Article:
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Best coat or jacket

I am traveling to Germany, Switzerland and Austria in May and June. I am looking for the best coat to take and am considering a water resistant down coat, but am wondering if I would better off with a waterproof and/or wind proof jacket. I have read that Eddie Bauer has some good water resistant down coats. Suggestions?

Posted by
2576 posts

A down coat is overkill. You will be adding tremendous bulk to your luggage and you will have limited use for this. Think layers. Get a good rain jacket, sized such that you can layer it over a fleece. If you are really cold blooded you can layer a long underwear type top as a base layer. But no down coat!

Posted by
2847 posts

What Alan said. Layers.

A lightweight zip fleece, long sleeve tshirt,mand outer layer of wind proof and waterproof breathable jacket will keep you warm for summer temps.

Eddie Bauer makes nice stuff and everything is 40% off, I think thru tomorrow.

Posted by
21323 posts

I've taken a variety of raincoats, warm jackets, and rain jackets to Europe for trips beginning as early as mid-May and extending until mid-October. I love having just a light water-proof jacket as the outer layer, because you end up not wanting to wear that garment all day long. You'll need to either tie it around your waist (not workable with a full-length coat of any type), stuff it into a purse or tote, or carry it over your arm. The latter is a pain in the neck, as far as I'm concerned.

Posted by
231 posts

We traveled in Germany and Poland this past June. A light waterproof jacket and a light cardigan sweater were enough to keep me warm and dry. You may want a heavier sweater, if you'll be up in the mountains.

Posted by
5267 posts

I bring a fleece vest and Gore-Tex shell parka (I like the LL Bean Stowaway, because it does). For mountains you might prefer a fleece jacket instead of (or added to) vest. Layers, not a heavy coat. And a wool watch cap or similar to keep 25% of your body heat from escaping out of the top.

Posted by
262 posts

The coat I find most versatile is a down coat. I bought it from the LLBean store in the US. I think it's called the stowaway as it tucks inside it's own pocket which is about the size of a sandwich. It has no bulk at all, weighs almost nothing. Wear two layers, and put the coat on when you get to the higher elevations and it keeps you nice and warm. When you don't need it, just tuck it back in it's pouch and put it in your bag.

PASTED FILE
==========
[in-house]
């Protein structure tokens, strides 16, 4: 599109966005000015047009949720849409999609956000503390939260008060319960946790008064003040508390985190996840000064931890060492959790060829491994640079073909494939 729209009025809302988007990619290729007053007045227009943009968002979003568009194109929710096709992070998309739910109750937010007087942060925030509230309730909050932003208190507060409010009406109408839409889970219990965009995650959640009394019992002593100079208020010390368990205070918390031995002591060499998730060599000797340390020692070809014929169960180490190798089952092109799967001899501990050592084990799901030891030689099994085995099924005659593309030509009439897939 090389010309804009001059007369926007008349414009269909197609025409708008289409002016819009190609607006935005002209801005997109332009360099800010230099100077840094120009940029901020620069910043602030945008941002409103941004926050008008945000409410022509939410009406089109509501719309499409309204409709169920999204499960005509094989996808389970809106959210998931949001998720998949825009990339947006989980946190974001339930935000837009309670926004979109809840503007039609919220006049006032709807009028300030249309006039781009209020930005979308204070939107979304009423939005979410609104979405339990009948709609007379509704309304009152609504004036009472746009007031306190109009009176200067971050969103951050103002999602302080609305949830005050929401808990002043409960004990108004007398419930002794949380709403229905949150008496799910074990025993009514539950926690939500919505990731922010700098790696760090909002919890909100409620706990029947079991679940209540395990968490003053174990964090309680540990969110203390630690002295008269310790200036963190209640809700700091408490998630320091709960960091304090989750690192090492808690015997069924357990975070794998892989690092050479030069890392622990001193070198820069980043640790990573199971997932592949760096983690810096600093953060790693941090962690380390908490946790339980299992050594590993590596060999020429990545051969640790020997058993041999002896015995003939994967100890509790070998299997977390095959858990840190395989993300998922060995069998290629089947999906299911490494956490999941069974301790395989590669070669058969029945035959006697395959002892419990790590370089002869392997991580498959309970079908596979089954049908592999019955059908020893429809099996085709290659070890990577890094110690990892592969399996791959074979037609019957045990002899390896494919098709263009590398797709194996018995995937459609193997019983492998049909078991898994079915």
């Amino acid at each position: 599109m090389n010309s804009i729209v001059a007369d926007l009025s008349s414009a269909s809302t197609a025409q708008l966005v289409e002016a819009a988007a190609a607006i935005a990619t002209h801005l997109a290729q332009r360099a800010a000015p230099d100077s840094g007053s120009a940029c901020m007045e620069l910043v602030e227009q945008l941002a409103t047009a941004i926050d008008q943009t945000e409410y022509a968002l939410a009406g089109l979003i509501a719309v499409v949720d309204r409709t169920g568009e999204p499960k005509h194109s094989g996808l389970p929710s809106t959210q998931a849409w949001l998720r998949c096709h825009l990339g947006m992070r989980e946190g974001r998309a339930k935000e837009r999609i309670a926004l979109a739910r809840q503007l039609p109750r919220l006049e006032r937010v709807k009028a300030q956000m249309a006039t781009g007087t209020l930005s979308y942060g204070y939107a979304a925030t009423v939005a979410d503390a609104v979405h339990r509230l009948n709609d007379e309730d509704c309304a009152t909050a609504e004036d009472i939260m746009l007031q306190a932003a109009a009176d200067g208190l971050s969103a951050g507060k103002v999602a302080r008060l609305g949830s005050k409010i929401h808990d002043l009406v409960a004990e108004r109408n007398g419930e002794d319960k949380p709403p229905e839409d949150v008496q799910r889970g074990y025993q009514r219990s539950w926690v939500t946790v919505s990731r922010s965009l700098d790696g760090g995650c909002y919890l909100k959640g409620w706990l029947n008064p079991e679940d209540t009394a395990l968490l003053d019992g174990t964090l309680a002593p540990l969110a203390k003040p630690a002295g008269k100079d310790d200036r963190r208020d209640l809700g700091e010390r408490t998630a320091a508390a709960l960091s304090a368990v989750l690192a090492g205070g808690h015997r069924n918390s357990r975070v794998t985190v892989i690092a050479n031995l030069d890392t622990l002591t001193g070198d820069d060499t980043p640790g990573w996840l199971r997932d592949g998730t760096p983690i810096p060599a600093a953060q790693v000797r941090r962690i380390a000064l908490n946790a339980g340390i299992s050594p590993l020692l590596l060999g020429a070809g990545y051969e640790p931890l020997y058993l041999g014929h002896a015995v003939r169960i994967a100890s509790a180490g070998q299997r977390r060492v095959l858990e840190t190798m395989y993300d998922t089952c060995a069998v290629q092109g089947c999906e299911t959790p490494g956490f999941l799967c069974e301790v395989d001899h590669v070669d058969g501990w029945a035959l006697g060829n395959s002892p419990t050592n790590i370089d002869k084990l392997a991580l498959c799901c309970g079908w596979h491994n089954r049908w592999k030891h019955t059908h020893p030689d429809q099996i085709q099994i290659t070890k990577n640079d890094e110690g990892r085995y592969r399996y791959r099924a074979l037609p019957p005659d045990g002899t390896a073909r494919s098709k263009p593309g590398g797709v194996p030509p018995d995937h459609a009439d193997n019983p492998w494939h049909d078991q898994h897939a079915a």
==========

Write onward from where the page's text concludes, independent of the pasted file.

Posted by
5792 posts

While I would agree with the essence of Alan's thoughts (down is overkill and use the layering system), Alan's statement that: "You will be adding tremendous bulk to your luggage and you will have limited use for this" is not correct. The value of a down jacket/sweater is that down is one of the more light and compressible insulation materials. As an example, the Patagonia Down Sweater weighs less than 10 oz and stuffs into one of it's outside pockets.

As said, layering (wind/waterproof shell, insulation layer, base layer) is the versitile clothing system, picking insulation layer(s) to match your activities and environments. You may not need a insulation layer trekking up a mountain on a sunny day, but may want a down sweater under your wind-proof if you are sitting on a glacer for a long lunch break when the fog rolls in.

Posted by
270 posts


Overkill (real overkill re down) and the bulk! Space and weight. Believe it or not it ALL, honest to god, adds up.

I take a thin rain jacket and wear layers. It really helps keep all three of us happy. We also do not change that often opting rather to change undies and socks and anything that has gotten too dirty to clean.

Posted by
12040 posts

A lightweight windbreaker and that's absolutely all I would bring (unless the short-term weather forecast indicates an unlikely cold snap). Unless you plan to sleep exposed to the elements on the mountain tops, most of the weather you will encounter will likely be quite warm. If you decide to take a mountain excursion, realize that even near the summits for the relatively short time you will remain up there, the temperatures will likely be far above freezing. Not warm but not bitingly cold either. For these brief occassions, layer a sweater underneath your jacket, pull out a scarf, gloves and tuque, and if that's still too cold... well, just go into the restaurant and get yourself a hot beverage.

The weather during these months in those countries can be damp, but soaking downpours are not common. Don't overthink this, you will likely enounter mostly pleasent weather with an occassional light rain.

Posted by
334 posts

Eddie Bauer is 50% off today, and this is a good deal: Women's CirrusLite Down Jacket at less than $50.

We went in September and October to the same countries. My down jacket came in very handy for the mountain excursions we took. It is easier to pack them my North Face fleece hoodie, so I wore the hoodie on the plane and packed the down and my EB lightweight rain jacket. I always bring lightweight mittens or gloves and a hat (which I lost on the top of Aiguille du Midi).

I was able to take everything I needed for 3 weeks in a carry-on.

Have a wonderful trip!